Why would it be "easier to rotate and calibrate the compass without the Gimbal and Camera attached" ????????Unfortunately, Yuneec does not always tell you everything! I'm just saying it is easier to rotate and calibrate the compass without the Gimbal and Camera attached. With the camera and gimbal being flipped around and you only have 30 seconds to get it done, removing the gimbal and camera makes it easy. Plus, I don't think the stress on the gimbal flipping around is a good idea! And you don't have to calibrate the compass every time you fly. I know some people that do that.
It's not a good idea to calibrate your compass without the gimbal, you should calibrate it exactly as it will fly, if you wanted to be even more pedantic about it, you should calibrate it with the memory card in the camera.It is also beneficial to remove your Camera before calibrating the Compass. That way you don't risk damaging the Gimbal.
That's what I do and it makes calibrating easier.
The small amount of metal that is in the Gimbal and Camera is insignificant when it comes to the compass. And besides, here is what YUNEEC just sent me:It's not a good idea to calibrate your compass without the gimbal, you should calibrate it exactly as it will fly, if you wanted to be even more pedantic about it, you should calibrate it with the memory card in the camera.
Any new ferro metallic part's that you add to the H after the calibration i.e. anything which is magnetically attractive in the camera will skew the compass values. How much depends on how close to the compass and how much ferro metallic parts you add.
I would not have thought that the amount of ferro magnetic metal in the gimbal motors is by any means insignificant, however your email goes to show that the documented calibration procedure can be broken....edit - although I would not advise itThe small amount of metal that is in the Gimbal and Camera is insignificant when it comes to the compass. And besides, here is what YUNEEC just sent me:
Yes, it is fine to remove the gimbal and camera to calibrate the compass on the Typhoon H.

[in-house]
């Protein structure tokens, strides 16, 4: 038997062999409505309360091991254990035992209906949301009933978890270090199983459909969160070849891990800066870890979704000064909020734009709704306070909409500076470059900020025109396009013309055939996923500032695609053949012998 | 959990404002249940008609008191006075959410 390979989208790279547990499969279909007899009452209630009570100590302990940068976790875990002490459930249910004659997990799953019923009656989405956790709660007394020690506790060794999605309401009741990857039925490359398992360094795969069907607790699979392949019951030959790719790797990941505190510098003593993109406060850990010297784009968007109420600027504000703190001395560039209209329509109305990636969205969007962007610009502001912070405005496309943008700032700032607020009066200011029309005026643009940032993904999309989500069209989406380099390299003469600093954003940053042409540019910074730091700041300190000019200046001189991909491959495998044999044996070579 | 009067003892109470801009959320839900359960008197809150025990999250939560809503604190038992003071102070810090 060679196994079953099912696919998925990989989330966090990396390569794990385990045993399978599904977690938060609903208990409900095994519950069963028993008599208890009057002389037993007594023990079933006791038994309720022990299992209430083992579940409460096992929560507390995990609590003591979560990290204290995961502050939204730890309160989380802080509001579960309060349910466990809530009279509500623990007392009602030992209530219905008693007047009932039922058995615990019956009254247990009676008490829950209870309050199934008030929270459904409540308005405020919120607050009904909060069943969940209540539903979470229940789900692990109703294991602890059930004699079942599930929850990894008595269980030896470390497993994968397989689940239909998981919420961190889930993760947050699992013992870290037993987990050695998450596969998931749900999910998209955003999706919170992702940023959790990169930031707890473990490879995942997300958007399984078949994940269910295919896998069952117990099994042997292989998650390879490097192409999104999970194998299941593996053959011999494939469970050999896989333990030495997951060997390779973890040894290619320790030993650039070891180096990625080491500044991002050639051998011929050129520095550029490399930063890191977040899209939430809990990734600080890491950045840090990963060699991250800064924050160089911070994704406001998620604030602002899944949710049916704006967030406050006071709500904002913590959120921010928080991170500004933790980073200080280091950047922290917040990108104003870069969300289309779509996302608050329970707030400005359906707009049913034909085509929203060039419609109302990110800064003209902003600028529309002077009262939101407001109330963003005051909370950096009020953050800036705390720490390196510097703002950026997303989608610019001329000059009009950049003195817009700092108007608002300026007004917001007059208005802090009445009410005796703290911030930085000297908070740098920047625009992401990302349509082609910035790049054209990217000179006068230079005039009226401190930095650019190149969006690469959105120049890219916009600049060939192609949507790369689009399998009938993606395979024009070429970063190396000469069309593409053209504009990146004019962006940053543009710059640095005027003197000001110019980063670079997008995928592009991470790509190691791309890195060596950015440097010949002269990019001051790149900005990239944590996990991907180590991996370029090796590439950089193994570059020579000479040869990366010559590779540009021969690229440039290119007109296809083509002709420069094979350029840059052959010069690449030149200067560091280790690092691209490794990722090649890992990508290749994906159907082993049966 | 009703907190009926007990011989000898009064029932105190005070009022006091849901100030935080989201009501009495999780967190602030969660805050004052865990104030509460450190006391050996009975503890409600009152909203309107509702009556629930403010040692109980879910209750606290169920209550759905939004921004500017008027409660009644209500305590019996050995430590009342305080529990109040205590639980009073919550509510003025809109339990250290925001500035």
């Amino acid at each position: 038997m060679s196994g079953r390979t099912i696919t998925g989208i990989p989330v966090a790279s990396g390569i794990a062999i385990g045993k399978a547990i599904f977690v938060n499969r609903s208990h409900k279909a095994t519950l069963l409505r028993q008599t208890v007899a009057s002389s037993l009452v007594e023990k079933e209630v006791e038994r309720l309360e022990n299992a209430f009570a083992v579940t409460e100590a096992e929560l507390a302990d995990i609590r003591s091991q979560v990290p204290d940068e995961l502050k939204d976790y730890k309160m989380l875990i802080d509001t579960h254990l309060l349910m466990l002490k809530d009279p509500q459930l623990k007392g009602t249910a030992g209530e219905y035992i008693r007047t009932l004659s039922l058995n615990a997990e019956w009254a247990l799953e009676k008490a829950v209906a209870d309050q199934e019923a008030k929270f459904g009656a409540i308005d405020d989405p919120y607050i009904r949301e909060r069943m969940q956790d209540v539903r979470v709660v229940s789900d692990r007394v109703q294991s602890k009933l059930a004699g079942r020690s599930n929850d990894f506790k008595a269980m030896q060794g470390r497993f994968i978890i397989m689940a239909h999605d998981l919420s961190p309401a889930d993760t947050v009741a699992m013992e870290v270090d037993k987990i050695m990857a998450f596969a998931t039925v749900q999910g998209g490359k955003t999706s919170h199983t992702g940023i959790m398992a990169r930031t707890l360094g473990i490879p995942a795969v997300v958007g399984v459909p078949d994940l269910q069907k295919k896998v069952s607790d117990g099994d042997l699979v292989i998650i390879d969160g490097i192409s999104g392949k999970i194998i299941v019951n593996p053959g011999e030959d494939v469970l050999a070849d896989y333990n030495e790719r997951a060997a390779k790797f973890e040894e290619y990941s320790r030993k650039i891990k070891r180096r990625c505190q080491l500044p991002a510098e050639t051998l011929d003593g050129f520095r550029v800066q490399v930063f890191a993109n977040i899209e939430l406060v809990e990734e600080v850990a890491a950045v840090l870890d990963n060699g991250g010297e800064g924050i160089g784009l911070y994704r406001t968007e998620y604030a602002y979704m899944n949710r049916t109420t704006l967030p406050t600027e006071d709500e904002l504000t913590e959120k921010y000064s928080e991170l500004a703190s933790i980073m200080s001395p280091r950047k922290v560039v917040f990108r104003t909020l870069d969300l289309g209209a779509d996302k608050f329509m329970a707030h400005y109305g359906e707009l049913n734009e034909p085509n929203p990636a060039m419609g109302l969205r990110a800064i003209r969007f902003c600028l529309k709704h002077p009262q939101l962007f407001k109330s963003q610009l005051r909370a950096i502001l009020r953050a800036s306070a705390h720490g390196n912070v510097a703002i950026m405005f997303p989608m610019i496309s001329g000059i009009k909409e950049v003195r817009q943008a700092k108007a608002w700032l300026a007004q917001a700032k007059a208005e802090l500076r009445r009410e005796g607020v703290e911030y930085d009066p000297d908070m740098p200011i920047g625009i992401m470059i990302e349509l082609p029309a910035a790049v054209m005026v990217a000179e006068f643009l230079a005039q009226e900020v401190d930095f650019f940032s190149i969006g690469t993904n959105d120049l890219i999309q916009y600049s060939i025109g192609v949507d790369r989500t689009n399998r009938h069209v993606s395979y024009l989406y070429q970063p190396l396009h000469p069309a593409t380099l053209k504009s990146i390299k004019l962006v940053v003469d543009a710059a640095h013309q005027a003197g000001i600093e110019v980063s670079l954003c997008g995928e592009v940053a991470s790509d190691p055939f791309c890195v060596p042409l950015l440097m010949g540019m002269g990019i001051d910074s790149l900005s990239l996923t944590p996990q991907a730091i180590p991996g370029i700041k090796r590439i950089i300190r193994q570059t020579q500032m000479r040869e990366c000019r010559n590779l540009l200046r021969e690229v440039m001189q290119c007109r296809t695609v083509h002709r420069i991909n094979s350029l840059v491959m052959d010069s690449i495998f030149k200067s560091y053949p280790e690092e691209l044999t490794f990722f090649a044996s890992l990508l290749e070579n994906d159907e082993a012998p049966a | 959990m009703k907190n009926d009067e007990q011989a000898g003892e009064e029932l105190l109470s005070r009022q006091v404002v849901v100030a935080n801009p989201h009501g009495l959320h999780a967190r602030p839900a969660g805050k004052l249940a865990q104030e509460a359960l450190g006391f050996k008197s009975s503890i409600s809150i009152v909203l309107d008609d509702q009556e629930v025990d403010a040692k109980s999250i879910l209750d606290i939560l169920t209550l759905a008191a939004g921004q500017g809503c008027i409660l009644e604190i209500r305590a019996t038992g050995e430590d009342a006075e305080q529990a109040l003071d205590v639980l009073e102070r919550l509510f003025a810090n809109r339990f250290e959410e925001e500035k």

Glad I could help!
I've been thinking about the "keep within the 30 second time frame".Try it sometime. The Gimbal and Camera come off very easily.
When twisting the machine thru the calibration process, you are putting stress on the Gimbal that it would not happen under a normal load. Since you have to do the calibration quite quickly to keep within the 30 second time frame, this works well for me.
I calibrate my compass if I travel more than 40 miles from my home site. Most of my flying is done right at home. No need to calibrate everytime!
I've been thinking about the "keep within the 30 second time frame".
Where does it say you have only 30 seconds to calibrate the compass of the Typhoon H ?
Only place I saw anything about only having 30 seconds to calibrate is the video for the calibration of the wizard.
Seems I read that someplace, however, I took the time to calculate the time you have to calibrate the Compass. I used my stop watch on my phone and as it turns out you actually have up to 55 seconds to complete the calibration. You can test it yourself, just sit the H on a level surface, use the stop watch on your phone (if it has one), activate the compass calibration and begin timing. You don't have to move the aircraft, nothing will change in the aircraft, but the calibration process will end in about 55 seconds. In which case you will have to start over.
Now, as to my earlier comments on removing the Gimbal and Camera from the aircraft. As the email from Yuneec states, it is OK to remove the Gimbal from the aircraft to calibrate. I have taken a compass and measured the amount of magnetic interference from the TINY motors on the Gimbal. While there is some magnetic interference around the Gimbal Motors, it is very small and since the Compass is located in the Typhoon H body itself, the magnetic interference produced by these Tiny Motors could not reach the Internal compass to do any harm. I'm sure Yuneec considered this. Using my compass and placing it in close proximity to the gimbal motors. Moving the compass just a half an inch from the Gimbal motors and the Ferris magnets stop emitting any negotiable interference. Thus, Yuneec stating it is OK to remove the Gimbal from the aircraft support my theory.
My idea is concerning compass calibration and the safety of the Gimbal and Camera. As you go thru the calibration process the Gimbal and Camera gets flopped around allot, trying to always right itself. I cannot believe that this doesn't do harm to the Gimbal and Camera, especially those who have to calibrate the compass every time they fly. These items (Gimbal and Camera) are not cheap items to replace.
Since it doesn't cause any harm to the calibration process, I prefer to simply remove the Gimbal and then calibrate the compass.